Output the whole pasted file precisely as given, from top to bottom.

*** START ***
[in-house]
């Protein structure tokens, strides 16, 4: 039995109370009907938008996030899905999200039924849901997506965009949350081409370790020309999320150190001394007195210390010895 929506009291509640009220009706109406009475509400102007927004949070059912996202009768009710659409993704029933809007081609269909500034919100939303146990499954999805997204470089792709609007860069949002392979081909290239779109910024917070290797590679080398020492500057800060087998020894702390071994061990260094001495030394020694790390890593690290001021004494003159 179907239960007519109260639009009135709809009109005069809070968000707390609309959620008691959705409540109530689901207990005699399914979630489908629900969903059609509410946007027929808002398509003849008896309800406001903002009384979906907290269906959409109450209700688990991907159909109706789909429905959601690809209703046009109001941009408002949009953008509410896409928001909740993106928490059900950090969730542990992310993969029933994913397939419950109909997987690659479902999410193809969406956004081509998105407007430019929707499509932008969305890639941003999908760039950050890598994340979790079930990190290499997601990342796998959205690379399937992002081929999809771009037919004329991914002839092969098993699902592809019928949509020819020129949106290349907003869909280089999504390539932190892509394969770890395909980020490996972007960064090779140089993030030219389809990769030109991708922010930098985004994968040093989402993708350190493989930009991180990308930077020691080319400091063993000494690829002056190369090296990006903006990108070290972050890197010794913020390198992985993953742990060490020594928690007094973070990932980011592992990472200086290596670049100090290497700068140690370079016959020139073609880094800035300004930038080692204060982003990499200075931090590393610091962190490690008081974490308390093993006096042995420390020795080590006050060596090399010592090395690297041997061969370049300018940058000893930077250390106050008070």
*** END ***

[in-house]
């Protein structure tokens, strides 16, 4: 039995109370009907938008996030899905999200039924849901997506965009949350081409370790020309999320150190001394007195210390010895 929506009291509640009220009706109406009475509400102007927004949070059912996202009768009710659409993704029933809007081609269909500034919100939303146990499954999805997204470089792709609007860069949002392979081909290239779109910024917070290797590679080398020492500057800060087998020894702390071994061990260094001495030394020694790390890593690290001021004494003159 179907239960007519109260639009009135709809009109005069809070968000707390609309959620008691959705409540109530689901207990005699399914979630489908629900969903059609509410946007027929808002398509003849008896309800406001903002009384979906907290269906959409109450209700688990991907159909109706789909429905959601690809209703046009109001941009408002949009953008509410896409928001909740993106928490059900950090969730542990992310993969029933994913397939419950109909997987690659479902999410193809969406956004081509998105407007430019929707499509932008969305890639941003999908760039950050890598994340979790079930990190290499997601990342796998959205690379399937992002081929999809771009037919004329991914002839092969098993699902592809019928949509020819020129949106290349907003869909280089999504390539932190892509394969770890395909980020490996972007960064090779140089993030030219389809990769030109991708922010930098985004994968040093989402993708350190493989930009991180990308930077020691080319400091063993000494690829002056190369090296990006903006990108070290972050890197010794913020390198992985993953742990060490020594928690007094973070990932980011592992990472200086290596670049100090290497700068140690370079016959020139073609880094800035300004930038080692204060982003990499200075931090590393610091962190490690008081974490308390093993006096042995420390020795080590006050060596090399010592090395690297041997061969370049300018940058000893930077250390106050008070």